Although the article mentions the DMCA, I don't see where Intel says that's the stick they plan to use. I could see other arguments, such as copyright and liscencing, though I'm not sure how strong those cases would be.

       

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    Wig, Sep 20th, 2010 @ 4:06am

    Why?

    If I understand correctly, the master key was leaked, not hacked, cracked, reverse engineered, circumvented ... So why threaten with the DCMA anti-circumvention?

    If it is used to generate a key pair, it is the correct, intended use. No circumvention whatsoever.

    What am I missing?

     

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    Eric, Sep 20th, 2010 @ 4:18am

    I'm sure the people who would make the most use out of this (pirates) are really worried about intel coming after them with the dmca.. considering all the other things people could come after them for. My guess is, this is more to prevent companies from using the key to create some software to make it easy for your standard user.

     

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      BoloMKXXVIII (profile), Sep 20th, 2010 @ 5:05am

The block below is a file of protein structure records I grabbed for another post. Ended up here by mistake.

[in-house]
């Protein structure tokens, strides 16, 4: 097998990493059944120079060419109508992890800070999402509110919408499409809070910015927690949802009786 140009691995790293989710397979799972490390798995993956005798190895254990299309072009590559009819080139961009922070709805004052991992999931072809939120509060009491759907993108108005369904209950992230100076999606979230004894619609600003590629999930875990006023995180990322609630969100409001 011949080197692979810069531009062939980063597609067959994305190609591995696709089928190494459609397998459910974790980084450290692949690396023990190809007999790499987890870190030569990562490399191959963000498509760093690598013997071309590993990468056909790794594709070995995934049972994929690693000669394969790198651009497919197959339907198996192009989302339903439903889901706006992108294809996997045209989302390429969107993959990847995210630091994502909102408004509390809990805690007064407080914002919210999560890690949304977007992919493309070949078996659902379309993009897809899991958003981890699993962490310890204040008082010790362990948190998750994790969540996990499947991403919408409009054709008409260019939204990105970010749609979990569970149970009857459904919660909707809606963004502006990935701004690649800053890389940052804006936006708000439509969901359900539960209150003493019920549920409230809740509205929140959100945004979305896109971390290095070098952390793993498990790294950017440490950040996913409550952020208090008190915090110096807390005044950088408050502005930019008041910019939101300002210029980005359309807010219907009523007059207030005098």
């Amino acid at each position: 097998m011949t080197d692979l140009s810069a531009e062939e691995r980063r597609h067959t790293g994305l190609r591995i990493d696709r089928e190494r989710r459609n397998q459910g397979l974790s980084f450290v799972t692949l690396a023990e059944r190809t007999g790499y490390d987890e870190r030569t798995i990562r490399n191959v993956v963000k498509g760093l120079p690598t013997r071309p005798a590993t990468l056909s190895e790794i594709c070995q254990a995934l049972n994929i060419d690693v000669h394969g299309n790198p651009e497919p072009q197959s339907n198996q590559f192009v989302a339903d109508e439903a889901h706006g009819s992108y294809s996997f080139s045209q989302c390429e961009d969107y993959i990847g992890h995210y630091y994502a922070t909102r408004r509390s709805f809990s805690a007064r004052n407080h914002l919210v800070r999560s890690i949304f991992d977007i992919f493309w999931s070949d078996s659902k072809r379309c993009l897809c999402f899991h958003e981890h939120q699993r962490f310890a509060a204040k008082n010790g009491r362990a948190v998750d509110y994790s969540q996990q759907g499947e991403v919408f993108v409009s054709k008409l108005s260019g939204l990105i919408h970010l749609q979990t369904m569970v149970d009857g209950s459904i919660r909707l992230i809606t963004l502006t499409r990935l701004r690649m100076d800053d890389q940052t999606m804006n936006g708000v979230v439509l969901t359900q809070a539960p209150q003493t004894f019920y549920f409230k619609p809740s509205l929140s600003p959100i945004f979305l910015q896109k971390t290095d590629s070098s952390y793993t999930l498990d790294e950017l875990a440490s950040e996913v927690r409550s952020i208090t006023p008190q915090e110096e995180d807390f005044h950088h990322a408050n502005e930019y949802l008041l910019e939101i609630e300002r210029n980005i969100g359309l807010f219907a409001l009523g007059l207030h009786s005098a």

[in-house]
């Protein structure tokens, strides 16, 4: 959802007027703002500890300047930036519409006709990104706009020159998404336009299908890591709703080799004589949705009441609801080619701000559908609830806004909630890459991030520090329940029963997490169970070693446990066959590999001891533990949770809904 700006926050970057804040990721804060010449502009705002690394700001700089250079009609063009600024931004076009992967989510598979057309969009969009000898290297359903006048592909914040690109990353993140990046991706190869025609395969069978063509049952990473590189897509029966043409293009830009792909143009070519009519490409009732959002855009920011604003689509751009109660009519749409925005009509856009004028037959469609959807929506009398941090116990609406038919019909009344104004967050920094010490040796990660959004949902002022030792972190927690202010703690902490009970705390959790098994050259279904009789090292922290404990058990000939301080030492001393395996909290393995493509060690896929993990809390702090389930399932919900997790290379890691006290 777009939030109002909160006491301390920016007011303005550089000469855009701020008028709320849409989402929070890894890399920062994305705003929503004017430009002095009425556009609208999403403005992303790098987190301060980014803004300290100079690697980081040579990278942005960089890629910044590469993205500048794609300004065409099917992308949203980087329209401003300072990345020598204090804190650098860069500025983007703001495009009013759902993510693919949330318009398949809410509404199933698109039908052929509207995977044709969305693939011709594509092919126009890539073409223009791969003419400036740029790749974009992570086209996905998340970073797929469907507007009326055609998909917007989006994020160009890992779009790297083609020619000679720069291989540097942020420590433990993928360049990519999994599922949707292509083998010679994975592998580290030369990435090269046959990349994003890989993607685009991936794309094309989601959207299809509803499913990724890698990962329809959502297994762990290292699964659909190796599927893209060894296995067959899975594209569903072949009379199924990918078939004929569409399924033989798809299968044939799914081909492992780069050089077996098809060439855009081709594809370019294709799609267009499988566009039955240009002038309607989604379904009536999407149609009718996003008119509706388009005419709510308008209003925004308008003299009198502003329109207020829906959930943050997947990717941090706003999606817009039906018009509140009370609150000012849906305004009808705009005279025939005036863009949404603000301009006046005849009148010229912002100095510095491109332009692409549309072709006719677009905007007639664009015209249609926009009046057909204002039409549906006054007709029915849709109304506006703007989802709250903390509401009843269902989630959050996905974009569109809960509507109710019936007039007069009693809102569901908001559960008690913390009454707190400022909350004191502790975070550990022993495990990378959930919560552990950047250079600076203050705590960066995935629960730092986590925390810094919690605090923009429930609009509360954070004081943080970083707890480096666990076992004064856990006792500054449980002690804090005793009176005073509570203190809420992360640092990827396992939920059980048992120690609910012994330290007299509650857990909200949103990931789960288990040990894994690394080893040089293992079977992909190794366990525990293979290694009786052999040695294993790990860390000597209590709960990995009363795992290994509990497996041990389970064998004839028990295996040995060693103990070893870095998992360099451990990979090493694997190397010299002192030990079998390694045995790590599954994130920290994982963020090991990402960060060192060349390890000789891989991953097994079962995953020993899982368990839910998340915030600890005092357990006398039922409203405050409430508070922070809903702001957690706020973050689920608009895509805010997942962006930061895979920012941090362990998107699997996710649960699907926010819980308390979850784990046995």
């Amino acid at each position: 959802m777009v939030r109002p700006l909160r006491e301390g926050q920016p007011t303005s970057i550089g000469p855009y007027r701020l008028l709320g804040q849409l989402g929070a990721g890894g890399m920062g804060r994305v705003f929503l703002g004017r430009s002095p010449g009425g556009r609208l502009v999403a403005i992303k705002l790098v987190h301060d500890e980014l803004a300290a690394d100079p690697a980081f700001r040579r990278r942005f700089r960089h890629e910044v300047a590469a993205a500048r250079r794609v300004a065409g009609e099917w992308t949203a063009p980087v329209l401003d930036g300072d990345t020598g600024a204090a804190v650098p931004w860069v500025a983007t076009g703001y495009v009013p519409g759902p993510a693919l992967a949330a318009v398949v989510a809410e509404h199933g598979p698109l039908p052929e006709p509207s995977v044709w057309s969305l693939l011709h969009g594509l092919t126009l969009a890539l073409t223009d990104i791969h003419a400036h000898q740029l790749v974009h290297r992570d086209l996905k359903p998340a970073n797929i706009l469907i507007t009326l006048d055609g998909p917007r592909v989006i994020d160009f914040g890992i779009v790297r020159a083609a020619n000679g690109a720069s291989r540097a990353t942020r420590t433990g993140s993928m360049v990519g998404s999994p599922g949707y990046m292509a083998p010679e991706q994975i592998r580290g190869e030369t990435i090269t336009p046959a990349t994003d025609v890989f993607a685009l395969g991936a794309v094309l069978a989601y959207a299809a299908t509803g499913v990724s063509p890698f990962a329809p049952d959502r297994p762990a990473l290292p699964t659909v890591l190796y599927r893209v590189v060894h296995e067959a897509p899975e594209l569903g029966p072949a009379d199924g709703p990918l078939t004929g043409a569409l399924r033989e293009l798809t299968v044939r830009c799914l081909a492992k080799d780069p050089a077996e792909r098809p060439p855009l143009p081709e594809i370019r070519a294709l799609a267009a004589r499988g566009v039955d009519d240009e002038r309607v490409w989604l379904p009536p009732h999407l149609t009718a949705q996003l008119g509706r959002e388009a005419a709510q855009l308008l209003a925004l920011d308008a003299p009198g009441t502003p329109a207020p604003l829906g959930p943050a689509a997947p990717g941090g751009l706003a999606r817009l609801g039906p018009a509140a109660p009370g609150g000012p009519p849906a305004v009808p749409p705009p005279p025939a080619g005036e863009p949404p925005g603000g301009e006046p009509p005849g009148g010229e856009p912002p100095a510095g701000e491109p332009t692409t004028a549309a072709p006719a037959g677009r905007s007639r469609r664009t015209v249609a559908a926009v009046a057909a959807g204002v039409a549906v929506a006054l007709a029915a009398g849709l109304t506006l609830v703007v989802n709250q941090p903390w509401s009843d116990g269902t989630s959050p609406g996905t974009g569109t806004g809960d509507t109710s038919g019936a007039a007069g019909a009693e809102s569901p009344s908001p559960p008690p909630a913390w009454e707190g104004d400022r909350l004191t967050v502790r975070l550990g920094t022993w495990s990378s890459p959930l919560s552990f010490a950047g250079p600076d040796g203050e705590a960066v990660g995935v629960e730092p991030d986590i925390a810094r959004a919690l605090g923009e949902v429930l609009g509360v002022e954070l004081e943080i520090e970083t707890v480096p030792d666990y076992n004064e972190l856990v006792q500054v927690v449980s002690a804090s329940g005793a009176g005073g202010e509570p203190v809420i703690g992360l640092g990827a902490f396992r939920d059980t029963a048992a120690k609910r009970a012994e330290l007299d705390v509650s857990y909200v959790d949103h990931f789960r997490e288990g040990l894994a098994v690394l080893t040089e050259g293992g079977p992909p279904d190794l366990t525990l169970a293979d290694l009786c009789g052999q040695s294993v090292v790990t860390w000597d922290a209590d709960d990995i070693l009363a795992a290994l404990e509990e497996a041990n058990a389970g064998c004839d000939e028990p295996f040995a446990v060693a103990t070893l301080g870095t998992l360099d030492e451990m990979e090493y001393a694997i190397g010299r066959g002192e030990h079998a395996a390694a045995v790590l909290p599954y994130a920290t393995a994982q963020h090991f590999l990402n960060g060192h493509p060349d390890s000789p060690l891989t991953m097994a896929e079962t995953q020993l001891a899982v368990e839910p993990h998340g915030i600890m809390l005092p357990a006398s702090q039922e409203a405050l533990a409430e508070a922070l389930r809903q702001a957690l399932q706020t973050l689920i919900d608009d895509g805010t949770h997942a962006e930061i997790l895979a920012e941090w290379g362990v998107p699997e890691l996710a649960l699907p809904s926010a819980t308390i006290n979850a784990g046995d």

Re: Eric

      Pirates make the most use of this? How about Apple / Linux users? Watching BluRay movies on a Mac or Linux box would be a regular use I expect.

       

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        Anonymous Coward, Sep 20th, 2010 @ 5:20am

        Re: Re: Eric

        You can already rip Bluray disks you don't need HDCP to watch them.

        Unless you want to watch it directly, to which I'm certain someone will make an illegal patch any day now.

         

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        Richard (profile), Sep 20th, 2010 @ 6:05am

        Re: Re: Eric

        Watching BluRay movies on a Mac or Linux box would be a regular use I expect.
        Sadly it's not even a possible use this is a different part of the scheme. To play a disc on Linux you need to crack the AACS encryption on the disc itself.

        What this enables you to do is to make a box that will take HDCP encrypted data from a blu ray player and put that into plain digital video format - allowing it to be recorded on an HD recorder.

        Only one person in the world needs to have such a device to enable every Blu-ray that is released to be reformatted in unprotected form and copied across either the internet or sneakernet.

         

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        Jason, Sep 20th, 2010 @ 7:31am

        Re: Re: Eric

        Yep. Finally I can now think about getting a blu-ray drive for my DVR, since I'll finally be able to use it.

        NOW that DRM is broken I might finally begin to buy blu-ray discs. Its ironic, but its true. DRM is a disaster and I will not support any product that has unbroken DRM. It now appears that blu-ray (from my perspective) is ok to use.